She was also really into peacocks.

Anne Sexton


Ask me what my favorite poem is, and I’ll answer without hesitation. It’s “Snow White and the Seven Dwarves,” Anne Sexton version. Here’s an excerpt:

Once there was a lovely virgin
called Snow White.
Say she was thirteen.
Her stepmother,
a beauty in her own right,
though eaten, of course, by age,
would hear of no beauty surpassing her own.
Beauty is a simple passion,
but, oh my friends, in the end
you will dance the fire dance in iron shoes.

You can read the rest of the poem here, but I suggest picking up a volume of her collected works. Sexton’s reimagined fairy tales are only a few of her gems. Like her friend Sylvia Plath, she’s well known for writing her confessional poetry during a time when women who challenged the idea of the housewife were considered total nut jobs  Also like Plath, Sexton committed suicide; she dressed herself in her mother’s coat and took off her rings, poured herself a glass of vodka, and locked herself in her garage, killing herself with carbon monoxide poisoning. She was in and out of mental institutes for her entire life, but her writings on her private life are actually fairly representative of many woman who felt trapped in their prescribed gender roles and later embraced second-wave feminism.

Karen Tei Yamashita


Now, contemporary writers. I read Yamashita’s novel The Tropic of Cancer in my capstone on global literature during my senior year. This book is the literary embodiment of post-modernism. Instead of a table of contents, it has a grid outlining which parts of the book are written from which character’s perspective, and potentially, you could read it in any order.  Yamashita is Japanese-American, born in California, and The Tropic of Orange is set in a Los Angeles that isn’t white washed with so-called “beautiful people.” Her characters are Hispanic, Asian-American, black, poor, rich, and all in the throes of magical realism. It’s a book that’s as entertaining and nuanced as it is socially aware, and it doesn’t romanticize multiculturalism for the sake of self-righteousness.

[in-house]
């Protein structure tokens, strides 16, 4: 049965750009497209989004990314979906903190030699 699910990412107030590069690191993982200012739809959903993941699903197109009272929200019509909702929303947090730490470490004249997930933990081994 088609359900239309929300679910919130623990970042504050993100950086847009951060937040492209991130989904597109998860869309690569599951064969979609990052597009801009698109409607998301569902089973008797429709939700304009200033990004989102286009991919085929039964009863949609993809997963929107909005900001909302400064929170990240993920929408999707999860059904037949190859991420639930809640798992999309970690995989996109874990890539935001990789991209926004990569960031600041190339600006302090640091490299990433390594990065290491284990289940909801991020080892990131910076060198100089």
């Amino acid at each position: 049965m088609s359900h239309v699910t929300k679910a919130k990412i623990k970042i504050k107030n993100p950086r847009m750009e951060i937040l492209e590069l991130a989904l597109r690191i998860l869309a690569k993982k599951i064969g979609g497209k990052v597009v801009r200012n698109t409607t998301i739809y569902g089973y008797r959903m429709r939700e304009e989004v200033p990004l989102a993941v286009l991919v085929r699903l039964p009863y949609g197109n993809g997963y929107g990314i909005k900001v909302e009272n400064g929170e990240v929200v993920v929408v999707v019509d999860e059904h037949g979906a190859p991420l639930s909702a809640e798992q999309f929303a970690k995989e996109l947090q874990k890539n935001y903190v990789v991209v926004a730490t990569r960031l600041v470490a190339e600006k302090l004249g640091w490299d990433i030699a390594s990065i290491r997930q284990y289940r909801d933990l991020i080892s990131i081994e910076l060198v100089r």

Chimamanda Ngozi Adichie


If you’ve listened to Beyoncé’s song ***Flawless, then you’ve heard Adichie’s voice.  Beyoncé actually samples a TED talk given by Adichie titled We Should All Be Feminists. “We teach girls to shrink themselves, to make themselves smaller,” she says. “We say to girls ‘You can have ambition, but not too much.'” Adichie is not technically American, as she was born in Nigeria, but I’m including her on the list anyway. I’m about to finish her novel published last year called Americanah, written about race relations in the States from the perspective of a Nigerian immigrant to comes to Philadelphia for university. The book is brilliant, and I plan to write about it as soon as I’ve had time to process it. Immigrants like Adichie are the new Great American Authors.